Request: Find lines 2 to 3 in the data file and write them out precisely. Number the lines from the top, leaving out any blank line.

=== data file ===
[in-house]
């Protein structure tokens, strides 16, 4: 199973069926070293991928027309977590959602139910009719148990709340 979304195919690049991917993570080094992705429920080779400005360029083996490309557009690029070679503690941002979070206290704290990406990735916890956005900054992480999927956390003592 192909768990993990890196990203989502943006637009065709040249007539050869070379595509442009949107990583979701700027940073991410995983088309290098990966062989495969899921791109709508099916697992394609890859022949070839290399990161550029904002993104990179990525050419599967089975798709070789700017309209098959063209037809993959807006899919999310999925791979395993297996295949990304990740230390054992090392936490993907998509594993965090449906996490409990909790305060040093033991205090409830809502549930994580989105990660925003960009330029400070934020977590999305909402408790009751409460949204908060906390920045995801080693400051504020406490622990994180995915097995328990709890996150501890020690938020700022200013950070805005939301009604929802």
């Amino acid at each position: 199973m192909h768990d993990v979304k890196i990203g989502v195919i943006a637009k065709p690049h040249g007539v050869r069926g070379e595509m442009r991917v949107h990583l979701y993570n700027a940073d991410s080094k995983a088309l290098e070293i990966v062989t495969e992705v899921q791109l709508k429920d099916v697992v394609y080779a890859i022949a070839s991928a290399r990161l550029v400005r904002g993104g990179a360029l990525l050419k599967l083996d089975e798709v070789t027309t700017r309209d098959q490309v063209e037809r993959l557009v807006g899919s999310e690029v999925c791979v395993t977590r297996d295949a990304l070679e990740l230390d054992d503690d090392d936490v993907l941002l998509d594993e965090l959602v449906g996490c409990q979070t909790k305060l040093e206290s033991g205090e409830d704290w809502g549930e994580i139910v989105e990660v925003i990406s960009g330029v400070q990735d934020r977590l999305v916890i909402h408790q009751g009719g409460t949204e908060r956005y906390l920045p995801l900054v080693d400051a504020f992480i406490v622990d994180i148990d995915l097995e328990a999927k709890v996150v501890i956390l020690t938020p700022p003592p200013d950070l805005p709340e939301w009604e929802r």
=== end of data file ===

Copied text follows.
């Protein structure tokens, strides 16, 4: 199973069926070293991928027309977590959602139910009719148990709340 979304195919690049991917993570080094992705429920080779400005360029083996490309557009690029070679503690941002979070206290704290990406990735916890956005900054992480999927956390003592 192909768990993990890196990203989502943006637009065709040249007539050869070379595509442009949107990583979701700027940073991410995983088309290098990966062989495969899921791109709508099916697992394609890859022949070839290399990161550029904002993104990179990525050419599967089975798709070789700017309209098959063209037809993959807006899919999310999925791979395993297996295949990304990740230390054992090392936490993907998509594993965090449906996490409990909790305060040093033991205090409830809502549930994580989105990660925003960009330029400070934020977590999305909402408790009751409460949204908060906390920045995801080693400051504020406490622990994180995915097995328990709890996150501890020690938020700022200013950070805005939301009604929802």
């Amino acid at each position: 199973m192909h768990d993990v979304k890196i990203g989502v195919i943006a637009k065709p690049h040249g007539v050869r069926g070379e595509m442009r991917v949107h990583l979701y993570n700027a940073d991410s080094k995983a088309l290098e070293i990966v062989t495969e992705v899921q791109l709508k429920d099916v697992v394609y080779a890859i022949a070839s991928a290399r990161l550029v400005r904002g993104g990179a360029l990525l050419k599967l083996d089975e798709v070789t027309t700017r309209d098959q490309v063209e037809r993959l557009v807006g899919s999310e690029v999925c791979v395993t977590r297996d295949a990304l070679e990740l230390d054992d503690d090392d936490v993907l941002l998509d594993e965090l959602v449906g996490c409990q979070t909790k305060l040093e206290s033991g205090e409830d704290w809502g549930e994580i139910v989105e990660v925003i990406s960009g330029v400070q990735d934020r977590l999305v916890i909402h408790q009751g009719g409460t949204e908060r956005y906390l920045p995801l900054v080693d400051a504020f992480i406490v622990d994180i148990d995915l097995e328990a999927k709890v996150v501890i956390l020690t938020p700022p003592p200013d950070l805005p709340e939301w009604e929802r």